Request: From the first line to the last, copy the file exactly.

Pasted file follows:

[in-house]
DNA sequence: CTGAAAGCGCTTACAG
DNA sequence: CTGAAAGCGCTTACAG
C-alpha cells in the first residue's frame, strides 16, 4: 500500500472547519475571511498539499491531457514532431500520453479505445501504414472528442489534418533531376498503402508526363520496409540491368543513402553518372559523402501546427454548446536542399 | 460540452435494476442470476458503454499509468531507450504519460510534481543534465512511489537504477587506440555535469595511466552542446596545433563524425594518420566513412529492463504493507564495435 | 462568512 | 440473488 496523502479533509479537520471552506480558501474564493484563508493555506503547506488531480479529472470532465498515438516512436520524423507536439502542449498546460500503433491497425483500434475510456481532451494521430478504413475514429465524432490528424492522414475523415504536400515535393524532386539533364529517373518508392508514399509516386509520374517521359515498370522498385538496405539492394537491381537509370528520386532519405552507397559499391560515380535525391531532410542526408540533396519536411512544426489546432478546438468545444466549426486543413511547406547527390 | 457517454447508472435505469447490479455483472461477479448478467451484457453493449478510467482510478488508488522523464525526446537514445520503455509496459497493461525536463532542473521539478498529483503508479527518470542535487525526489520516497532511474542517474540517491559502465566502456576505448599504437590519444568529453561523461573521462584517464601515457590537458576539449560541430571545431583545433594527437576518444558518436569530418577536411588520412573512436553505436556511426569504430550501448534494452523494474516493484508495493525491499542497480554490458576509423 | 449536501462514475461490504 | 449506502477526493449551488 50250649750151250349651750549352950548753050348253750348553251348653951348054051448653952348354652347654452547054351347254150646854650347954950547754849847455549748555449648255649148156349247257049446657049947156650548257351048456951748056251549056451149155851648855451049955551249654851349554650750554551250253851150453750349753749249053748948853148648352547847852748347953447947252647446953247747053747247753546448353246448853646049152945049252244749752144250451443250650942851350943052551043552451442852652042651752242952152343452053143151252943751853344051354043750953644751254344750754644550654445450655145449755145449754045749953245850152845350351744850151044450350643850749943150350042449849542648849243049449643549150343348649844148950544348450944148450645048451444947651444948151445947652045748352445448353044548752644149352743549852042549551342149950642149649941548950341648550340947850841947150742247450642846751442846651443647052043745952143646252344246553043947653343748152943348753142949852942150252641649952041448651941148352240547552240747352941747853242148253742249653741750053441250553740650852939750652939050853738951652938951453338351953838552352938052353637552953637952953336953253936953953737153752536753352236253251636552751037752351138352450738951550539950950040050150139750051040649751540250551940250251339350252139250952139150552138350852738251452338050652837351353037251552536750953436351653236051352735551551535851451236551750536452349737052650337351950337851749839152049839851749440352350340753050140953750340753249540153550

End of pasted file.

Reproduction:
[in-house]
DNA sequence: CTGAAAGCGCTTACAG
DNA sequence: CTGAAAGCGCTTACAG
C-alpha cells in the first residue's frame, strides 16, 4: 500500500472547519475571511498539499491531457514532431500520453479505445501504414472528442489534418533531376498503402508526363520496409540491368543513402553518372559523402501546427454548446536542399 | 460540452435494476442470476458503454499509468531507450504519460510534481543534465512511489537504477587506440555535469595511466552542446596545433563524425594518420566513412529492463504493507564495435 | 462568512 | 440473488 496523502479533509479537520471552506480558501474564493484563508493555506503547506488531480479529472470532465498515438516512436520524423507536439502542449498546460500503433491497425483500434475510456481532451494521430478504413475514429465524432490528424492522414475523415504536400515535393524532386539533364529517373518508392508514399509516386509520374517521359515498370522498385538496405539492394537491381537509370528520386532519405552507397559499391560515380535525391531532410542526408540533396519536411512544426489546432478546438468545444466549426486543413511547406547527390 | 457517454447508472435505469447490479455483472461477479448478467451484457453493449478510467482510478488508488522523464525526446537514445520503455509496459497493461525536463532542473521539478498529483503508479527518470542535487525526489520516497532511474542517474540517491559502465566502456576505448599504437590519444568529453561523461573521462584517464601515457590537458576539449560541430571545431583545433594527437576518444558518436569530418577536411588520412573512436553505436556511426569504430550501448534494452523494474516493484508495493525491499542497480554490458576509423 | 449536501462514475461490504 | 449506502477526493449551488 50250649750151250349651750549352950548753050348253750348553251348653951348054051448653952348354652347654452547054351347254150646854650347954950547754849847455549748555449648255649148156349247257049446657049947156650548257351048456951748056251549056451149155851648855451049955551249654851349554650750554551250253851150453750349753749249053748948853148648352547847852748347953447947252647446953247747053747247753546448353246448853646049152945049252244749752144250451443250650942851350943052551043552451442852652042651752242952152343452053143151252943751853344051354043750953644751254344750754644550654445450655145449755145449754045749953245850152845350351744850151044450350643850749943150350042449849542648849243049449643549150343348649844148950544348450944148450645048451444947651444948151445947652045748352445448353044548752644149352743549852042549551342149950642149649941548950341648550340947850841947150742247450642846751442846651443647052043745952143646252344246553043947653343748152943348753142949852942150252641649952041448651941148352240547552240747352941747853242148253742249653741750053441250553740650852939750652939050853738951652938951453338351953838552352938052353637552953637952953336953253936953953737153752536753352236253251636552751037752351138352450738951550539950950040050150139750051040649751540250551940250251339350252139250952139150552138350852738251452338050652837351353037251552536750953436351653236051352735551551535851451236551750536452349737052650337351950337851749839152049839851749440352350340753050140953750340753249540153550